Articles Posted in Immigration Law

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Georgia appealed a habeas court’s order granting relief to appellee Thomas Addaquay on the ground that his plea counsel was constitutionally ineffective in incorrectly advising him of the immigration consequences of his plea of guilty. In 2012, Addaquay pled guilty to criminal damage to property in the second degree for conduct that occurred in 2002 and was sentenced as for a misdemeanor to 11 months and 29 days on probation. At that time, Addaquay was a “green card” holder and lawful permanent resident of the United States. Addaquay did not claim that the deportation consequences of his plea were unclear or uncertain, but instead claimed that he was clearly deportable based on his plea of guilty to criminal damage to property in the second degree and that plea counsel performed deficiently in telling him that he would not be deported. The Georgia Supreme Court concluded this claim of ineffective assistance of counsel was without merit: the decisive issue was whether Addaquay committed the crime within five years of his “date of admission” to this country. Addaquay failed to show that he was deportable under the removal statute, 8 USC 1227. View "Georgia v. Addaquay" on Justia Law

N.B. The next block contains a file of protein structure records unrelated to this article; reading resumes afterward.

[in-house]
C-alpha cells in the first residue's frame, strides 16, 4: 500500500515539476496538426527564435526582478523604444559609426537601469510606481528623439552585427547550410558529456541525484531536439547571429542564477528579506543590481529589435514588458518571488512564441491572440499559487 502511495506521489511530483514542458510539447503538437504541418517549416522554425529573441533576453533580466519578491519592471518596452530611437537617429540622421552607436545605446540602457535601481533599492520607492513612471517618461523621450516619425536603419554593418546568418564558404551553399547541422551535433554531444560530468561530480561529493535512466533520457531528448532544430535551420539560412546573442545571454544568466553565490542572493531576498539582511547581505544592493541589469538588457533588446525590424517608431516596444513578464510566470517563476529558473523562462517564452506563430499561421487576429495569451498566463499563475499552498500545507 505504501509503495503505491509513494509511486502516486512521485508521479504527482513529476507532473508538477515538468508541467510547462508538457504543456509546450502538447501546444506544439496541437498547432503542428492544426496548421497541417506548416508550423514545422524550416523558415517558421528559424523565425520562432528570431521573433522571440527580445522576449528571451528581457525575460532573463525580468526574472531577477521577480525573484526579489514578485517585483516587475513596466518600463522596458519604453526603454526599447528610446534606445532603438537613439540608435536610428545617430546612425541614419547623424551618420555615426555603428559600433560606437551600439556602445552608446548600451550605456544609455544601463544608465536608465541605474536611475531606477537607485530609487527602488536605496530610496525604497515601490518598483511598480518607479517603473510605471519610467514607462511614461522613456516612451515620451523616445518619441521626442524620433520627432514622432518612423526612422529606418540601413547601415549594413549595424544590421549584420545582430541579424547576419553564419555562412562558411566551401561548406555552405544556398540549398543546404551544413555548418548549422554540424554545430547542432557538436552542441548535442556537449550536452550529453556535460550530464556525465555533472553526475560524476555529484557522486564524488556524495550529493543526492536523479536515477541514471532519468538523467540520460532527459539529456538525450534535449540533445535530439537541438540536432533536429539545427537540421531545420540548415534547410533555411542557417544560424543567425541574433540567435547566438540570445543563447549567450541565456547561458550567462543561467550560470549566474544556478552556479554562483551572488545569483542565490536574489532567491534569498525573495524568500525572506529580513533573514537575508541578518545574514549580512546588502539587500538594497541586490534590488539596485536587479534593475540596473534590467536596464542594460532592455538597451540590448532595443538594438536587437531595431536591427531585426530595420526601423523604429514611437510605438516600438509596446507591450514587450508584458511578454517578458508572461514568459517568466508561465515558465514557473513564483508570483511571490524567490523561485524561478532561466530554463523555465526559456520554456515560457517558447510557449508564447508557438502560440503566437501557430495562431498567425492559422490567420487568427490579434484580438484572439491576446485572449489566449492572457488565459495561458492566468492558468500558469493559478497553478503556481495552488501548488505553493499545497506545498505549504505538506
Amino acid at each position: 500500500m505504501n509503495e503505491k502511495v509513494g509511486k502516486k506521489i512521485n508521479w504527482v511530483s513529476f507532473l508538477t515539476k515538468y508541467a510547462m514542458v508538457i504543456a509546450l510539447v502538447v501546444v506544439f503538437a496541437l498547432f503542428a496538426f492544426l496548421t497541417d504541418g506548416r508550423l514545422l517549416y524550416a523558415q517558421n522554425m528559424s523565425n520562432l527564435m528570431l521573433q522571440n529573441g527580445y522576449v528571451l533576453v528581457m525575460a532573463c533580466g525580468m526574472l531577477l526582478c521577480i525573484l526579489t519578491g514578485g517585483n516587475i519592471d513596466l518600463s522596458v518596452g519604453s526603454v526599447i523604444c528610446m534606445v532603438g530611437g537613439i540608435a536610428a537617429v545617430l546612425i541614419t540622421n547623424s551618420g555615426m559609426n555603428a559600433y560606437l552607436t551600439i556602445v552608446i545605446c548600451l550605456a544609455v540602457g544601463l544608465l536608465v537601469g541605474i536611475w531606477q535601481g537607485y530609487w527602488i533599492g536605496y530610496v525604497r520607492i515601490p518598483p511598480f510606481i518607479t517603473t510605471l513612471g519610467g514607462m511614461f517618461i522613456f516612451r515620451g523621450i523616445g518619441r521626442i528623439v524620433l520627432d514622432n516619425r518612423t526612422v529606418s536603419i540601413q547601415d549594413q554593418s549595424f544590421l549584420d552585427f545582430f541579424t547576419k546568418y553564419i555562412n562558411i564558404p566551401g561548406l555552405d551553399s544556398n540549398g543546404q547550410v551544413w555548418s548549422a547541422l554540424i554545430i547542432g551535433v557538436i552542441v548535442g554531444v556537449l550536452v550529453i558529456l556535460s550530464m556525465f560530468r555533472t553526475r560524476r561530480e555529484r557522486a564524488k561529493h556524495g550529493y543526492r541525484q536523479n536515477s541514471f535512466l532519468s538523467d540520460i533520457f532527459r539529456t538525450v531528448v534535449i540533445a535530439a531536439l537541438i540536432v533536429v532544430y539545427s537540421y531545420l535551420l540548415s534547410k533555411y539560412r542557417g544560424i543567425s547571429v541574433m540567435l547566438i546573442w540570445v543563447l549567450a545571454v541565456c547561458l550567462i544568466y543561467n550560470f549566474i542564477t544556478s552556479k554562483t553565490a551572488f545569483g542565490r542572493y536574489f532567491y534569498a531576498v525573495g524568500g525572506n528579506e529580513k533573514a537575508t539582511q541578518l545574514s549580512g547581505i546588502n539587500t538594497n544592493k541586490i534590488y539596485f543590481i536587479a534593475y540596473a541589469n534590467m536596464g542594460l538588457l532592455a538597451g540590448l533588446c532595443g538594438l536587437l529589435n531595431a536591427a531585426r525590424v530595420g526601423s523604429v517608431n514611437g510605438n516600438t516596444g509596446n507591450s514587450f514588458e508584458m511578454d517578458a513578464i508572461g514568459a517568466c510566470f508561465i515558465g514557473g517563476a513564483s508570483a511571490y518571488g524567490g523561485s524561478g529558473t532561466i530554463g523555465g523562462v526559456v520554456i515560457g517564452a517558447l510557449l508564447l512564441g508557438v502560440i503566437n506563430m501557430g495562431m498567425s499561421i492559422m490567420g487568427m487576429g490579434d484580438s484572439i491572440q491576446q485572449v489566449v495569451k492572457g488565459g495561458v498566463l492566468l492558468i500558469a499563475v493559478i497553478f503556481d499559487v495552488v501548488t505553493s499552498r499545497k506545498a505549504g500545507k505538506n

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Defense counsel in this case advised petitioner that a guilty plea to a burglary charge "may" have had an impact on petitioner's immigration status. The consequences of the plea were clear: a conviction constituted an aggravated felony and would almost certainly lead to deportation proceedings under the Immigration and Nationality Act (INA). This case centered on the adequacy of an attorney’s immigration advice to a legal permanent resident who entered a guilty plea to a burglary charge. The habeas court denied petitioner's petition, finding that petitioner was advised "as accurately as possible regarding a negative impact on his immigration status, including, but not limited to, possible deportation." The court added: "[C]ounsel provided petitioner with consistent, accurate advice about the risk petitioner was facing. The advice and instruction provided to petitioner was neither 'mis-advice' nor insufficient or inadequate." Petitioner filed an application for a certificate of probable cause to appeal which the Supreme Court granted, posing the following question: "Did the habeas court properly analyze the claim presented?" The Supreme Court answered "no," reversed the habeas court, and remanded with directions. View "Encarnation v. Georgia" on Justia Law